Becoming A Tea Master September 30 2014

posted by Dana Johnson

I’d say I’m far from bearing the title of, “Tea Master.” But I do consider myself to be a tea connoisseur of sorts. I know there are some individuals who spend their wholes lives mastering the art of tea, from growing a variety to focusing solely on cultivating a single blend. I’m not one of those individuals, although for roughly $3,487.50 I could actually become certified as a Professional Tea Master. (I kid you not guys, this is the real deal.) They even have an International Tea Masters Association with a full training program. If you are interested: ( But tea mastery aside I am a firm believer that each individuals experience with tea, whether you consider yourself a master or not, is as unique as the leaves that form each cup. There are some simple steps to becoming your ‘own’ tea master.


  1. Signature flavor/blend –All of the major Tea Masters according to: org have a signature blend. Some have cultivated a variety but in either case each master has a unique and distinct flavor, one that speaks to them. It’s personal and therefor in a way it defines them. You don’t have to be a Tea Master to have your own blend, or favorite flavor. I’ve definitely developed my personal taste and I have a few favorites of my own. Although I don’t have one flavor that’s strictly my all time favorite, Earl Grey stands as one of my go-tos! I’m also branching out to enjoy other varieties such as Oolong, and a variety of Black teas as well. Find a flavor that you enjoy, and one that you can sip on whenever, wherever.
  2. Perfecting the art of the brew: Brew time is everything when it comes to tea, it’s what allows the leaves to expand resulting in optimal flavor and coloring. Each blend and variety is different, and there are certain varieties that require longer steep times and those that require less. A good rule of thumb is to check the labeling. It’s usually a great way to determine length of steep time. Use a thermometer, this will ensure that you don’t over brew or steep at a temperature that’s too hot. That can result in bitter tasting tea.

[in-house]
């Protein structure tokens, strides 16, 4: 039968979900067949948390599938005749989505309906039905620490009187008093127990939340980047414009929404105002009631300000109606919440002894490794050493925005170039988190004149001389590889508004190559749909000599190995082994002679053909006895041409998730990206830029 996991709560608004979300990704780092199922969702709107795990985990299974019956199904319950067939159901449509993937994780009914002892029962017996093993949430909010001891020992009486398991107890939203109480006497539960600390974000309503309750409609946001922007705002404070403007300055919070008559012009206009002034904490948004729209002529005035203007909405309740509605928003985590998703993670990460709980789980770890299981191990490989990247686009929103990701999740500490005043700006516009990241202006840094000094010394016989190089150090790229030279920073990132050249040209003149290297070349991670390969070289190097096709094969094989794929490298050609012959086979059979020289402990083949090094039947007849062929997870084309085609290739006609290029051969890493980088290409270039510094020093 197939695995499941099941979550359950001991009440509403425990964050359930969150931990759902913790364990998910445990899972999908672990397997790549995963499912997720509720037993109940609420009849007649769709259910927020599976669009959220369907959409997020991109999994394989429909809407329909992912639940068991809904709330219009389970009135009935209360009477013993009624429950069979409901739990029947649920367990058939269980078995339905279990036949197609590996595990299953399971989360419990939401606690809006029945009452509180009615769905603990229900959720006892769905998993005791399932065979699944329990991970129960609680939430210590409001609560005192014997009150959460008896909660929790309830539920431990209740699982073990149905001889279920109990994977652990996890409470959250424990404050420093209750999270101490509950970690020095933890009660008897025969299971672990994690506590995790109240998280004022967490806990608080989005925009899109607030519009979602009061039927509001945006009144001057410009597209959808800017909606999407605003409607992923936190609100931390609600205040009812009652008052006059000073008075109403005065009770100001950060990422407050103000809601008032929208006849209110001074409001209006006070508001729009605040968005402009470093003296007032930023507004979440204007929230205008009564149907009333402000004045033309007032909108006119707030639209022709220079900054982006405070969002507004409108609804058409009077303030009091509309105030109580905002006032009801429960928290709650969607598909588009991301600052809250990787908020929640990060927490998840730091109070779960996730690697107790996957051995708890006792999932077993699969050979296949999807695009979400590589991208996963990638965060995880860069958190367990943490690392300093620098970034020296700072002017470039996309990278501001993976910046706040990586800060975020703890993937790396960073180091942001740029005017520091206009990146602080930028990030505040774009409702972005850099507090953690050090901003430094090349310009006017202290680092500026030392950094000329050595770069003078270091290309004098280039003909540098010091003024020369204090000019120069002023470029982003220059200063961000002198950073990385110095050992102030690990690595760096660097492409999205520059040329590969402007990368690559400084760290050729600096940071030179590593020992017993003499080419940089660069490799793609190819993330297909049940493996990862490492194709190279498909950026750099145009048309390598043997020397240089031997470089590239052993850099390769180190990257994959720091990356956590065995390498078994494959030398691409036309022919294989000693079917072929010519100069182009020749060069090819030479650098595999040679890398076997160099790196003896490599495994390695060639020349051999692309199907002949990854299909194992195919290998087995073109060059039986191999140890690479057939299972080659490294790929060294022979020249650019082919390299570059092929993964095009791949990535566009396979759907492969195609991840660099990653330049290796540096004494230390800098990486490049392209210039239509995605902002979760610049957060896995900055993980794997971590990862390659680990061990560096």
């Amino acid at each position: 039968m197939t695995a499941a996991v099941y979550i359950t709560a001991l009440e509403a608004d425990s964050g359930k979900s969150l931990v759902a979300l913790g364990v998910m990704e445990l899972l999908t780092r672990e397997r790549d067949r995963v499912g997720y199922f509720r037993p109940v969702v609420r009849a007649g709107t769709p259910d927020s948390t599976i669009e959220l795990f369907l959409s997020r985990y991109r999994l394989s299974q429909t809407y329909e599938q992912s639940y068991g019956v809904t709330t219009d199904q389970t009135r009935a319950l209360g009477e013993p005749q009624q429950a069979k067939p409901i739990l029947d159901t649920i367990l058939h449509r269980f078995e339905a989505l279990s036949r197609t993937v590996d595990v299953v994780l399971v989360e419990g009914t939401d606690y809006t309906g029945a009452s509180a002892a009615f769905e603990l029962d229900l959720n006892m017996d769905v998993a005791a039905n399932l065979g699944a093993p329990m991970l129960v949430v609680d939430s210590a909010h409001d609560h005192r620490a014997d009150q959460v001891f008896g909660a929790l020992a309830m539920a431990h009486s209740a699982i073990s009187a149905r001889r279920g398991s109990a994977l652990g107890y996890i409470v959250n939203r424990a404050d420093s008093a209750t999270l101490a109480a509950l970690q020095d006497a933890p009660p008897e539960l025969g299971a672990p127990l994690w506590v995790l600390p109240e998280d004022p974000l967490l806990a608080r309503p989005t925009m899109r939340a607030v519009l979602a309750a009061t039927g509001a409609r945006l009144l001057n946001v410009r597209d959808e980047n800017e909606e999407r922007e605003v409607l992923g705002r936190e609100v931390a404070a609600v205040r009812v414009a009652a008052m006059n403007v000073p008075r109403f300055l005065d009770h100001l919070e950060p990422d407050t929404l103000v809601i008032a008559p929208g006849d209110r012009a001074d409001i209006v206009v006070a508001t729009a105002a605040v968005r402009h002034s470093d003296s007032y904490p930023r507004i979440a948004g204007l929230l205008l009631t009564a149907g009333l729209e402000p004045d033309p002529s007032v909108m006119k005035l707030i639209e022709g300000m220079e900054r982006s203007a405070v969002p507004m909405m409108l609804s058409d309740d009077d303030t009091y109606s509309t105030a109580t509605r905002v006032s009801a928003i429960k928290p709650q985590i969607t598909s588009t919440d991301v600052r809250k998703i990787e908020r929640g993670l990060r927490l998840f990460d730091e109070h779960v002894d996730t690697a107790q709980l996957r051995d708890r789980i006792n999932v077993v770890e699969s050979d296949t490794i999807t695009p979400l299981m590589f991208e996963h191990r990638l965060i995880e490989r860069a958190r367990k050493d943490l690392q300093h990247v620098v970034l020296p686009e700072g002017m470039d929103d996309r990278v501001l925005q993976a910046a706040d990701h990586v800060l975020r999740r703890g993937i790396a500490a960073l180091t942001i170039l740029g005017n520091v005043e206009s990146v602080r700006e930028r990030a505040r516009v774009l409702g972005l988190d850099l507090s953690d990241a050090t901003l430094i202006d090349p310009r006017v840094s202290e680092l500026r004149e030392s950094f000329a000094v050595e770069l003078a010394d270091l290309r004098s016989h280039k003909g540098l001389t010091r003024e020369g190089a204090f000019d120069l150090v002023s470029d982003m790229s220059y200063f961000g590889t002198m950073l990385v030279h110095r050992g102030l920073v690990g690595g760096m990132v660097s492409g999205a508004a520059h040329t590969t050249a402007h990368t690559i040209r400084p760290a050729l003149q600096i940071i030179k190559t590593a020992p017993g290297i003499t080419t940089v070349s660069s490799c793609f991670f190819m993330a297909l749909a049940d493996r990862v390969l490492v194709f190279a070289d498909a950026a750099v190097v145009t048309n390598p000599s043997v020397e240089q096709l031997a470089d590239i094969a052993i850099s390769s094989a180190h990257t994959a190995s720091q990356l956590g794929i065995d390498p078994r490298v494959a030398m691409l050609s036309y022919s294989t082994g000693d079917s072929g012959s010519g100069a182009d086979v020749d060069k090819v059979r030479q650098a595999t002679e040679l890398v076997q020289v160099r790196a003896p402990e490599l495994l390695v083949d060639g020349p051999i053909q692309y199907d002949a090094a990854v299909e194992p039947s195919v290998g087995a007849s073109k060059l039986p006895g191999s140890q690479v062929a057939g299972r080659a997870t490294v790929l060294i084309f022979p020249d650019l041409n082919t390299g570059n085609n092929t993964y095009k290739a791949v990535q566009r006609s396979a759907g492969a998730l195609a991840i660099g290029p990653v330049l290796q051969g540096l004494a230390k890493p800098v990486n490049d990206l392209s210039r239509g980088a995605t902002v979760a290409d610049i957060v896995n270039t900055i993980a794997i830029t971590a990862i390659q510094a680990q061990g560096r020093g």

3. Setting: When it comes to tea drinking, your setting is almost as important as the tea itself. So, find a comfortable corner, or nook and make that your tea-sanctuary. Decorate the area with things that make you feel good. Whether it’s incents, candles or perhaps surrounding yourself with some images that make you feel relaxed and at ease. You want your setting to reflect you and your style. Have fun, and allow yourself to be as creative as possible.
  4. Communi-tea: In other countries tea is often consumed in groups or in a setting with friends and family. Cultivate your tea-circle, perhaps you have close friends with whom enjoy tea as much as you. Dedicate one day a month to spend it with them. Take turns enjoying tea at one another’s home-tea-sanctuaries. Invite friends and family who aren’t used to drinking tea. Make it fun, enjoyable and most of all memorable. Encourage each individual to bring a brand or variety to so everyone can try different blends.

(These are not at all indorsed or supported by nor do they reflect actual steps to, ‘mastering tea’ these are personal opinion, i.e. take them with a grain of salt.)



Whatever your steps are to becoming a Master of Tea, make sure it’s unique and represents you. Take time to savor the moment. Perhaps add in a special cup and saucer set or set of mugs that are strictly just for you and your tea process. I know each person and palate is unique, make your process as unique as possible too!